Obviously, one needs to have the requisite skill to be able to succeed at that level. Without that the mindset doesn’t matter. One needs to have a good enough understanding… once you have got the technique, skill and strategy, mindset comes next. It is the last thing, but probably the thing that makes or breaks. A lot of people have got the technical ability and the game plan, but not many have the champion mindset, which is a whole lot of different things, but essentially being able to consistently perform at a really high level, particularly when the stakes are high, in the key moments of the game.

How do you do that without putting pressure on yourself?

First thing is to understand what pressure is. Two biggest mental obstacles to success, I believe, are fear of failure and pressure. The two of them are very closely linked and even overlap. The important thing with pressure is to understand what pressure is. Pressure comes from the amount of importance you place on the results. The more important we make a result in our head, the more pressure we feel. The first thing is to decrease the value of the result. Losing a wicket or a cricket match is actually not that important in the context of life and death. A family member with cancer is consequential. Losing a wicket or a cricket match is not consequential.

So, it’s simple…

It’s fairly simple then. And, the other part which is may be a bit more lengthy… the reason we make results really important is we attach our self-worth to the results and if one builds ones self-worth independent of results and you are actually okay with whether you win or lose or score a 100 or a nought. That also decreases the pressure and sets up the ability to perform consistently. That’s where being a good person really helps. You don’t need the result to feel good. You want a result but you don’t need it. There is very subtle but a very important difference.

How did fitness become a passion?

Well, just studying it at the university. I ended up doing my masters degree in sports science and understanding about fitness. Then when I joined as the fitness trainer of the South African cricket team in 1994….

How did the people you worked with in the initial stages of your career shape your personality?

What I really learned from Bob (Woolmer) was to have the courage to innovate and know that when you innovate, three out of four of your ideas are probably going to fail and people are going to judge you and you are potentially going to be ridiculed, but that’s the curse of an innovator.

Who is your favourite captain?

It is difficult to say… Dhoni is very unique and incredibly inspirational and Rahul Dravid… I was lucky to work with him as a coach when he was a player and then work with him… he has got the potential to do amazing things in Indian cricket… bring up the Indian youngsters.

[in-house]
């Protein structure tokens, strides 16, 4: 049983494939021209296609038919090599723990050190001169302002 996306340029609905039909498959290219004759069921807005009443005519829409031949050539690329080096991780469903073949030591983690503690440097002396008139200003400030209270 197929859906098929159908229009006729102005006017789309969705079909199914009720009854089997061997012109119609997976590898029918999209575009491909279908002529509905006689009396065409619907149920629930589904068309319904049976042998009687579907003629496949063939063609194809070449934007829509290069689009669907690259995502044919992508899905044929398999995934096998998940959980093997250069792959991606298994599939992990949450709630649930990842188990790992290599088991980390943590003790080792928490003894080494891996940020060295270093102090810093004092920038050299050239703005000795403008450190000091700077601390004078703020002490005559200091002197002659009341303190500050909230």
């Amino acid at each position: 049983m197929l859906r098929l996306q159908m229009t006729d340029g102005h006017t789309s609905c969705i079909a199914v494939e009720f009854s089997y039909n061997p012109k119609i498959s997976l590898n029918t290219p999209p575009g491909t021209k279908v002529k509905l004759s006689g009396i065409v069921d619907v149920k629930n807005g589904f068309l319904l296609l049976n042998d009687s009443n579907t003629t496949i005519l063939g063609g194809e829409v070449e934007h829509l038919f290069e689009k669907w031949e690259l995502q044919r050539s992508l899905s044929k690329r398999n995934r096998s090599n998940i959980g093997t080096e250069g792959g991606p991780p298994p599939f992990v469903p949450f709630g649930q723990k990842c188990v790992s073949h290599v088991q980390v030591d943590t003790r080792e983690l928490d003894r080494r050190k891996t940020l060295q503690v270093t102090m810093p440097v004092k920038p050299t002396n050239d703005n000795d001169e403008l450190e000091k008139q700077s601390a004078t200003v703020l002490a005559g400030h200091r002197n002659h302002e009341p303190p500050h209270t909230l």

Who are some of the greatest leaders outside cricket who have inspired you?

Nelson Mandela. Coming from South Africa and having had that experience… someone who has been 27 years in jail, for a cause that he believed in… and he had no bitterness, no retribution. It doesn’t get that much more inspirational.

You said working with the Indian cricket team was the best job in the world. You did sign off on a high, but did you ever wonder what you have gotten yourself into?

No. It was remarkably challenging, which any job like that is, but remarkably smooth. We really didn’t get caught up in a lot of politics. We had really good people in that team and we were on the same boat working together. Then it becomes quite easy to navigate the difficult times. I always use this analogy of a team culture being like a ship. If you all together build a really strong ship, what it really enables you to do is to sail through really stormy waters. The Indian team was a really strong, united ship.

Together we built this. From Day One, it felt like we were working in the same direction. It is a real willingness from all parties to work together to build something special. Yes, there were difficulties, but we were all going in the same direction which makes those difficulties easy.

What do you think changed in the years you were associated with the team?

I think they always knew that they could be world beaters, but the mindset of together we could be world beaters… and I think there was a real bind to the team and a team energy… just seems like there was more enthusiasm and energy, more celebration together….

If you were working with the team today, what would you be telling them?

Be diligent in all the processes required to set yourselves up for success. Study the whole book for exams and not cut any corners and trust the process, plans, skills and leave the result to look after themselves.

What have you loved about India over the years?

I first started coming to India in 1996 and then with the Indian team in 2008, I spent a lot of time out here exploring the countryside and the country. Probably the last six years since I have been coming back as the head coach (of Rajasthan Royals), I literally don’t find time to get out of the hotel.